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Migration crisis
 

Around 180,000 migrants saved in Italian coasts this year

The number of unaccompanied minors has doubled since 2105, reaching almost 25,000. 

SOURCES El País AUTHOR Evangelical Focus ITALY 22 DECEMBER 2016 19:20 h GMT+1
The arrivals of unaccompanied minors have doubled, reaching almost 25,000.

Almost 180,000 migrants have been rescued off the coast of Libya, a new record in this area of the Mediterranean



These are the figures of the annual report of activity of the Italian Coast Guard, which coordinates the rescue work in the central Mediterranean,



In total, 179,624 people landed in the ports of Italy, and the majority of them were men (more than 127,500). Unlike last year, in 2016, there were more children (28,019) than women (23,932), and one of the main concerns is that the arrivals of unaccompanied minors have doubled: 24,929 this year compared to 12,360 in 2015.



 



AMOST 25,000 UNACCOMPANIED MINORS



The emergency of the unaccompanied minors is one of the most urgent challenges of the migration crisis. The protection of children is one of the strongest claims of NGOs.



The stories are repeated daily. The last one was on 11 December, when Médecins Sans Frontières announced that a woman gave birth to a baby aboard ship Aquarius, after being rescued from a boat about to sink. They called him "Favour."



"May Europe treat this sweet boy and her proud mother with the kindness they deserve", the organisation said in its Twitter account.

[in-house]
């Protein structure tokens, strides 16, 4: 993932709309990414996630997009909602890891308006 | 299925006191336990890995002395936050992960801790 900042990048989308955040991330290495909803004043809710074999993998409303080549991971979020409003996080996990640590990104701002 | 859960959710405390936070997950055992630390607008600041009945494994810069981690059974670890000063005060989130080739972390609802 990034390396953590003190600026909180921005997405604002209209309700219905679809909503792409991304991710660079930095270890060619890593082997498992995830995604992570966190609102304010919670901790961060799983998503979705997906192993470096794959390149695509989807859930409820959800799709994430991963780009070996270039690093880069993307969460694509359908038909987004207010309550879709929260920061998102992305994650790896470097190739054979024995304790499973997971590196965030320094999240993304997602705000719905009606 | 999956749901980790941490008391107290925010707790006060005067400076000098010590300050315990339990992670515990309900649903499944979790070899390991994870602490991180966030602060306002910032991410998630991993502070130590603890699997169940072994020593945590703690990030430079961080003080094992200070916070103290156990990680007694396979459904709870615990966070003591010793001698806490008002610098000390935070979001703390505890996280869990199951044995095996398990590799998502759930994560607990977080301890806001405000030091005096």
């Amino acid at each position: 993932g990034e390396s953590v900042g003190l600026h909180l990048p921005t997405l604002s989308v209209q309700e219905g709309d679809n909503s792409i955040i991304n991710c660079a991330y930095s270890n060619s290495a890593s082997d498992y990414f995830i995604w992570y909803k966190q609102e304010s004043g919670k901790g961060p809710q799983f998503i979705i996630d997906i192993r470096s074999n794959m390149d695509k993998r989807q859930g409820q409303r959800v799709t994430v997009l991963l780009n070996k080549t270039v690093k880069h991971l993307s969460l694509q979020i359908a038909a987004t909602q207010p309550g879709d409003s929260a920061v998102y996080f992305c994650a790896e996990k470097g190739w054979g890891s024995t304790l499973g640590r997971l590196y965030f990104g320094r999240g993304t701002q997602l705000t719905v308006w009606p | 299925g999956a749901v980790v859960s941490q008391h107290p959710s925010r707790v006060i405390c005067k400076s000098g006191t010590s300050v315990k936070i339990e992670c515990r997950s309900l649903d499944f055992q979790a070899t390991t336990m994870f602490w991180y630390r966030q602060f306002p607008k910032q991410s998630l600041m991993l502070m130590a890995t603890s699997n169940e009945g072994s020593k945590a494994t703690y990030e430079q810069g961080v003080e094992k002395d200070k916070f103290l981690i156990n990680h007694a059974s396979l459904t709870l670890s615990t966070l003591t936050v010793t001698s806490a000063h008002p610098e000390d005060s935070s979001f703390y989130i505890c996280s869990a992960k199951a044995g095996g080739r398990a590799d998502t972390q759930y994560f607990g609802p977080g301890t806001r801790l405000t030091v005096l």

DETERIORATION OF TRAVEL CONDITIONS





The death rate has also increased: in 2016 at least 4,646 people died in the central Mediterranean, compared to 3,522 in 2015. This is due, in part, to the deterioration of the conditions of the journeys.



Among the main problems, the coast guards pointed out that the boats are becoming more and more crowded. "The boats that once carried 100 migrants now have more than 200 people, so that the probability of shipwreck grows", the report said.



Additionally, the trips were undertaken "with adverse maritime conditions and during the night hours" and the migrants are not using mobile phones by satellite as they used to do, which is the only way to call for help.



Without these devices, they cannot ask for help or be located and they only have the option of waiting for a helicopter to see the drifting vessel and mobilize the rescue team, which can take several hours to come.



 



Gianluca D'Agostino, officer of the Italian Coast Guard. / AFP



 



FOUR RESCUE OPERATIONS PER DAY



Throughout the year, there were 1,400 rescue operations, an average of almost four per day and 55% more than in 2015. All of them were coordinated by the Italian Coast Guard, responsible for the 500,000 square kilometers of sea, the place where the rescues take place.



They run the operations and participate in the rescues. They have helicopters with nocturnal search capacity, more than 500 patrol boats with anti-capsize system that allows them to operate in the sea with wind of force 8.



But they are not the only ones that rescue people in the sea. The Italian Military Navy, the ships of the community mission EUNAVFORMED – which aim to fight the illegal immigration business - and several NGOs, such as Médecins Sans Frontières, SOS Mediterranèe, Save the Children or MOAS, also work with them.


 

 


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